For more than two years, U.S. Navy veteran Gabriel George wasn’t in control.

A motorcycle accident in 2009 left George in a coma for three weeks, with a paralyzed right arm and two fractures to his neck vertebrae. Through 2011, he tried everything from Percocet and morphine to spinal cord stimulators. It wasn’t until his doctor recommended medical marijuana the 31-year-old said he felt like himself again.

“I was on every pill they could prescribe me, all it did was zombify me or constipate me,” he said. “I’m here now, I’m alive because I’m a medical marijuana user.”

George and five others spent Veterans Day protesting outside the Malcom Randall VA Medical Center, located at 1601 SW Archer Road, fighting opioid deaths and in support of medical marijuana for veterans.

The veterans marched across the intersection of Southwest Archer Road and Center Drive carrying a casket draped in an American flag. At the front lawn outside the hospital, the group then folded the flag and poured hundreds of empty pill bottles inside the open casket.

Joshua Littrell, a protest organizer and the founder of the nonprofit Veterans for Cannabis, said the demonstration was meant to show how deadly opioids are.

With grief in his eyes, Littrell called for a moment of silence.

“Each one of these bottles is a brother and sister no longer with us,” the 37-year-old U.S. Air Force veteran said. “Each one of these here is a life.”

Gathered at the side of the casket, as cars on Southwest Archer Road honked in support of the group’s signs that read “Pills Kill, Cannabis Saves Lives,” the veterans shared their stories.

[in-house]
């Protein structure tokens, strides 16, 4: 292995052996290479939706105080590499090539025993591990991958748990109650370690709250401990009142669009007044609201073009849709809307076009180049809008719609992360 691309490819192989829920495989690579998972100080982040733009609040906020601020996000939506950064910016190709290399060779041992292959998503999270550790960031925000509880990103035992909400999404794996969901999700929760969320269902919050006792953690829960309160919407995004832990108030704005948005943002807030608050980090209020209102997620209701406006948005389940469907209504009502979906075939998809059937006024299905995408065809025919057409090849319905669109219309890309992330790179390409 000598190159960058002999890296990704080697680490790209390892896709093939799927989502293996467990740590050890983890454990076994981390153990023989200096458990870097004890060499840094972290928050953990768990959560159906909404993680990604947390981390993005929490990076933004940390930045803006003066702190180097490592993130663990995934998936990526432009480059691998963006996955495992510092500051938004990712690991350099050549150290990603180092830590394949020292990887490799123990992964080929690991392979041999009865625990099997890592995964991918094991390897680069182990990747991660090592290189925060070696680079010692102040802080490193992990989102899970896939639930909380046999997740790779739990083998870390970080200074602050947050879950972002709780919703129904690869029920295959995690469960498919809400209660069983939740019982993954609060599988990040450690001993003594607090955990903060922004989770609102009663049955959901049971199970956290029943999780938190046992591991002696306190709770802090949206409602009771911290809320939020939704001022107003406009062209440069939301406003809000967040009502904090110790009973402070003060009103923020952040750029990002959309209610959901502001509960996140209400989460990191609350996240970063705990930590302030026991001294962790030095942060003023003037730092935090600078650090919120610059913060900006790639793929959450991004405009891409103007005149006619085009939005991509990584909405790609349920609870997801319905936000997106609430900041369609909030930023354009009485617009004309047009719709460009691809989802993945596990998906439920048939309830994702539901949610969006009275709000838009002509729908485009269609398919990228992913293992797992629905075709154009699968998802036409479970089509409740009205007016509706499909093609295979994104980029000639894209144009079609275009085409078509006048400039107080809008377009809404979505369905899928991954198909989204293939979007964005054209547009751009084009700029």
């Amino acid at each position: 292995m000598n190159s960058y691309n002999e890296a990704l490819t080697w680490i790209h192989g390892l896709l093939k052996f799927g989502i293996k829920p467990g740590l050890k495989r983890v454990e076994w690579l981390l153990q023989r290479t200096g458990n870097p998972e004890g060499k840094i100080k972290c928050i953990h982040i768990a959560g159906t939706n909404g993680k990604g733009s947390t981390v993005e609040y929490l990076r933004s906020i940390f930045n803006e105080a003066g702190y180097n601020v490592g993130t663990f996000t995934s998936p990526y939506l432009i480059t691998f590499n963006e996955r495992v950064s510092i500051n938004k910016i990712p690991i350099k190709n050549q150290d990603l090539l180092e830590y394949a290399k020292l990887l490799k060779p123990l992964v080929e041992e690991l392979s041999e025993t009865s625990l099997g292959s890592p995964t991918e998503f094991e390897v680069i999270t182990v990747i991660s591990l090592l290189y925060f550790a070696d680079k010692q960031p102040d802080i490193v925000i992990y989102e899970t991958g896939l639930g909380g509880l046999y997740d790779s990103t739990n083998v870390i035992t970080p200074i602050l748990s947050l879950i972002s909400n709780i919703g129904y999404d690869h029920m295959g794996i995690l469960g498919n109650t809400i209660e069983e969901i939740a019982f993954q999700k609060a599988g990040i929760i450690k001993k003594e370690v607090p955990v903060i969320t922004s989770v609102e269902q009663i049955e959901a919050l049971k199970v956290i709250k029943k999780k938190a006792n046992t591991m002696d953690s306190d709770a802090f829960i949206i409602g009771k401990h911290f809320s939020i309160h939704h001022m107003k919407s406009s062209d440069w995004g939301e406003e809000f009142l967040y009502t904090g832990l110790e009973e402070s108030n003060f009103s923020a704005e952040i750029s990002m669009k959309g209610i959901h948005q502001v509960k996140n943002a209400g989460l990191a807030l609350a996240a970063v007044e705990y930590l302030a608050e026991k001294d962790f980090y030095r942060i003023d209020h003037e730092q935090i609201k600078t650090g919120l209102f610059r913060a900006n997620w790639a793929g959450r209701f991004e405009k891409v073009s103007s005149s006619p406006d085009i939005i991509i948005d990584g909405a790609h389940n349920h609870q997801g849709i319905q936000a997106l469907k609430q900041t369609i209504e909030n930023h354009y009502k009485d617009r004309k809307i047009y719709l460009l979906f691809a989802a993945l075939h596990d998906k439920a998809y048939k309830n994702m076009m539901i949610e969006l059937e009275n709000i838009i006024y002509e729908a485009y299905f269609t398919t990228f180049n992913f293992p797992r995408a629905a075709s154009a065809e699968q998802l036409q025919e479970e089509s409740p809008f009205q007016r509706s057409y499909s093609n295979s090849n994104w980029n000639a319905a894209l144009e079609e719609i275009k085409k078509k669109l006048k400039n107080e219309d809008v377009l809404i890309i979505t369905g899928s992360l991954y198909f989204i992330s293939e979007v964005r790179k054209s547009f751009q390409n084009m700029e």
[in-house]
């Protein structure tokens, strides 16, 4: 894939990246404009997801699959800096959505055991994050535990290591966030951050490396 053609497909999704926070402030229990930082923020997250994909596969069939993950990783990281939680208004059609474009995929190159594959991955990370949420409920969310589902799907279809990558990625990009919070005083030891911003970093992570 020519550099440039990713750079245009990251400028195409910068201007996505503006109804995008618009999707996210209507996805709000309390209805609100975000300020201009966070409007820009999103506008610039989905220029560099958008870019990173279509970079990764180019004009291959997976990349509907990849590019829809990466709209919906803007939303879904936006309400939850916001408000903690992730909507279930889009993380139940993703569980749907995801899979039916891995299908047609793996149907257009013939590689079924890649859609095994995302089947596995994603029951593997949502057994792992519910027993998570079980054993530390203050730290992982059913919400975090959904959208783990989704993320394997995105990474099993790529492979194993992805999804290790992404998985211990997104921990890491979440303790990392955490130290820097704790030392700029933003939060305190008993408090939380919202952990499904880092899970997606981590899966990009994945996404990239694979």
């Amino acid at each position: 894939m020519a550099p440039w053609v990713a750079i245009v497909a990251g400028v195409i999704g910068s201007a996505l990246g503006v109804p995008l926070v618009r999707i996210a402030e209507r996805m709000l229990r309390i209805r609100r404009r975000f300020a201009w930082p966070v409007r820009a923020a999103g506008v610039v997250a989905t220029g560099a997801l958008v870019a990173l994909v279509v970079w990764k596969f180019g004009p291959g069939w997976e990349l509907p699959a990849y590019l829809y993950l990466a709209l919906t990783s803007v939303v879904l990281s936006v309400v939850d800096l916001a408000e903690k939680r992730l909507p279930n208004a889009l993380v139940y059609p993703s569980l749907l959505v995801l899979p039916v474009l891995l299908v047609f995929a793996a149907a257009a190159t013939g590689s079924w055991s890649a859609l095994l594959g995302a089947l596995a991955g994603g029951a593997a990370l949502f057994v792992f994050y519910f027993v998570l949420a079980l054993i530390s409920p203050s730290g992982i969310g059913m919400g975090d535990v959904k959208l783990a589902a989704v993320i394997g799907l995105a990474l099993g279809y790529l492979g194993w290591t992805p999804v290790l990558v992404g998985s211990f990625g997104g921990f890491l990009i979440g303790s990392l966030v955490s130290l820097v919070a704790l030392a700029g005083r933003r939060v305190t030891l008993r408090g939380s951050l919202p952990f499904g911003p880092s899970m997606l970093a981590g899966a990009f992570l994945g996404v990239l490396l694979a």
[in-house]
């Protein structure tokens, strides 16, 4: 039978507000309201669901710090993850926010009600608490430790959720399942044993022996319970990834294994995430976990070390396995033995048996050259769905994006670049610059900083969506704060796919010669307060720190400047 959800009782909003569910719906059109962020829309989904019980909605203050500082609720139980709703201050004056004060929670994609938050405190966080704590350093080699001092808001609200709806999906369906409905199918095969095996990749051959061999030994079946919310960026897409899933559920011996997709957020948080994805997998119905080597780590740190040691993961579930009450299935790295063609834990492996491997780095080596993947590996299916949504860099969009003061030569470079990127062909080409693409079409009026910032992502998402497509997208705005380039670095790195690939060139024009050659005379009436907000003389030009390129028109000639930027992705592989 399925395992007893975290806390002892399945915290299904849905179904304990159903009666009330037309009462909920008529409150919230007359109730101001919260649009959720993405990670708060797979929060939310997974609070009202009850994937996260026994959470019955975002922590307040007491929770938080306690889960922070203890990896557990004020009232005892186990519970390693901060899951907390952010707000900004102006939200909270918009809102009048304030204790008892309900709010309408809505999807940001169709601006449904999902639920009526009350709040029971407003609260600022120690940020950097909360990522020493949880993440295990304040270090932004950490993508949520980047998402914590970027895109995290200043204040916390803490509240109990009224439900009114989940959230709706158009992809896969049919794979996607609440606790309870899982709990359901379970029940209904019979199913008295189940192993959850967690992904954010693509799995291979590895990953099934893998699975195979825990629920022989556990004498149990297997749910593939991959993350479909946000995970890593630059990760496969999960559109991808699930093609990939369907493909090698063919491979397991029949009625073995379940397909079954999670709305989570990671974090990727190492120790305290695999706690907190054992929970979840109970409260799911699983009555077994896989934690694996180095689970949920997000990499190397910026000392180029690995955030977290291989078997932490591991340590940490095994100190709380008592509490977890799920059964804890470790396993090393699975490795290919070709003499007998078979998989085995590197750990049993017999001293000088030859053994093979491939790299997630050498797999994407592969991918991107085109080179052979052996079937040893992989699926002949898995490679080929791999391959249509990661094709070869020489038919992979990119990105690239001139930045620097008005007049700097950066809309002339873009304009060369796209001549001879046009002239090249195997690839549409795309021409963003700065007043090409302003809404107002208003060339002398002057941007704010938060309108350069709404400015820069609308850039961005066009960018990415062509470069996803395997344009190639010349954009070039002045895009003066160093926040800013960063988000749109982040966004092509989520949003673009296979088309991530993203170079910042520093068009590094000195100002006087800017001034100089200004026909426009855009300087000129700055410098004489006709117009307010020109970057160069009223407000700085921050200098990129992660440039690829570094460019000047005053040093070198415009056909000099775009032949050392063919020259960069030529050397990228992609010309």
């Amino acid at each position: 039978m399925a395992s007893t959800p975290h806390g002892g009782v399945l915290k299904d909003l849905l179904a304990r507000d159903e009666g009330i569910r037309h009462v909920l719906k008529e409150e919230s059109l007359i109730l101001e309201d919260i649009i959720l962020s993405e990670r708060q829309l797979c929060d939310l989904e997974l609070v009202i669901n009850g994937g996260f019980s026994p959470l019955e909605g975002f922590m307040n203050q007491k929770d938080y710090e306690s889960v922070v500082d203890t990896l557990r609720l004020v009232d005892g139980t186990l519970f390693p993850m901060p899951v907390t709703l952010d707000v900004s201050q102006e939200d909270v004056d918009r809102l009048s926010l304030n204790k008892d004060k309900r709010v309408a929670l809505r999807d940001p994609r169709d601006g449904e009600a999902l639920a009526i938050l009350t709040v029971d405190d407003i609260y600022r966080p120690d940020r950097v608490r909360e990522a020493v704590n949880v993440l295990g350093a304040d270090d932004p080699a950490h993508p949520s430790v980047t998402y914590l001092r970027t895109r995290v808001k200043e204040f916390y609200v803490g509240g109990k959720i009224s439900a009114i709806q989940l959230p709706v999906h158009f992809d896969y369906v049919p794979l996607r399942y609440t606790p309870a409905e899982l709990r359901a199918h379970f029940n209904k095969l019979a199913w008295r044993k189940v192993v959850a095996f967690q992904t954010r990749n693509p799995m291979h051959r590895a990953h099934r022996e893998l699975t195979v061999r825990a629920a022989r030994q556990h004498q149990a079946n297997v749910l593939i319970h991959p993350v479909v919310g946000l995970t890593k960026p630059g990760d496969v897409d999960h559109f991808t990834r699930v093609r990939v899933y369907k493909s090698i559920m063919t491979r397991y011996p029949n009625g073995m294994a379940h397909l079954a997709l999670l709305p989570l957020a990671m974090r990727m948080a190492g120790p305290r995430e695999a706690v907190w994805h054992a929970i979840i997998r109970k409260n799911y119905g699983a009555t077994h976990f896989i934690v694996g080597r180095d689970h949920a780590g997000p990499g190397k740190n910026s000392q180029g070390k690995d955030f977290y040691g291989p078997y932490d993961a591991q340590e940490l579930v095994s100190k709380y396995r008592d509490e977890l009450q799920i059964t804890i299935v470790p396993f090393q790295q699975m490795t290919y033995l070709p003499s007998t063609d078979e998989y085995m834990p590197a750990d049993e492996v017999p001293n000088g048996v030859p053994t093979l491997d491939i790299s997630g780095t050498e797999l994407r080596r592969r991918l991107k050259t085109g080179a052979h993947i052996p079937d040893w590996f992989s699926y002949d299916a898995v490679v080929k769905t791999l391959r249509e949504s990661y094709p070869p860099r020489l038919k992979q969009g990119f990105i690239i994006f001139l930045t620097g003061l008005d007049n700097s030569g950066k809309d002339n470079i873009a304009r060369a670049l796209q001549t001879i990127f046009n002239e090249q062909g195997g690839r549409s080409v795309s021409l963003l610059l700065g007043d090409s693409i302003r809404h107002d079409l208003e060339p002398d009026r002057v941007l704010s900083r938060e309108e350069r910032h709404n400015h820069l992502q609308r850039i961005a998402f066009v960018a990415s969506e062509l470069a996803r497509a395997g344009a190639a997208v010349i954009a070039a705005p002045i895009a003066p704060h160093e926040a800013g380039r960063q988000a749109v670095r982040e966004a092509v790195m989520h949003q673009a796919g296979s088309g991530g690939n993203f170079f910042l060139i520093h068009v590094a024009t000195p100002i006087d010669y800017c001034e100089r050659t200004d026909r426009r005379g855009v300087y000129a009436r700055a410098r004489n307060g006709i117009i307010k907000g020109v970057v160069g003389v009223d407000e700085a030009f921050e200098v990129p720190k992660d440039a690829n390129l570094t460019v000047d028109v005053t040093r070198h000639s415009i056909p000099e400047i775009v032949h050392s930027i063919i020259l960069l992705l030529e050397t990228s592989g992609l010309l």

Michael Thompson held his wife DeAnn’s hand and fought back tears.

It was Oct. 10, 2008, when Thompson’s daughter, Cheyenne, passed away from grand mal seizure. She was a month shy of her third birthday. Shortly afterward, the U.S. Air Force veteran turned to alcohol and tried to take his own life.

He eventually turned to marijuana to treat the emotional trauma he felt and later learned the drug might have helped Cheyenne’s genetic predisposition to seizures.

“The only thing that mattered to me in the world was my daughter, and I couldn’t fix her,” he said. “My daughter could still be alive today, if she had access to cannabis.”

For U.S. Army veteran Jimmy Johnston, access to marijuana is the difference between life and death.

Johnston, a lead coordinator for pro-marijuana and veteran support group Weed for Warriors, said he’s seen veterans wait as long as two and a half years for an MRI scan, get hooked on pills and then turn to cheaper street drugs like heroin when they can’t afford what the VA prescribes.

So much of the pain, addiction and overdose could be solved with medical cannabis, he said.  

“One plant to treat it all,” he said. “Instead of the 20 different medications the VA is trying to prescribe you, you got one plant that will solve all of it with no side effects.”

Littrell, who served as an army biomedical engineer, said he plans to take Veterans for Cannabis’ platform to Washington, D.C., to urge Florida and Georgia representatives to grant veterans greater access to medical cannabis.

Any demonstration he organizes, be it a protest or lobbying effort in Tallahassee, he wears a suit and tie and never says “marijuana,” only cannabis. Otherwise, no one would take his group seriously, he said.

“I thought my fighting days were over when I got out of the Army,” Littrell said. “They’re not. Now I’m fighting for my brothers and sisters here at home, to make sure we’re getting the care we’re owed.”

Staff Writer

David Hoffman is an investigative reporter for The Alligator. A rising UF history and economics senior, the 21-year-old lives and breathes for classy Parks and Recreation references and watching live performances of the Red Hot Chili Peppers on YouTube.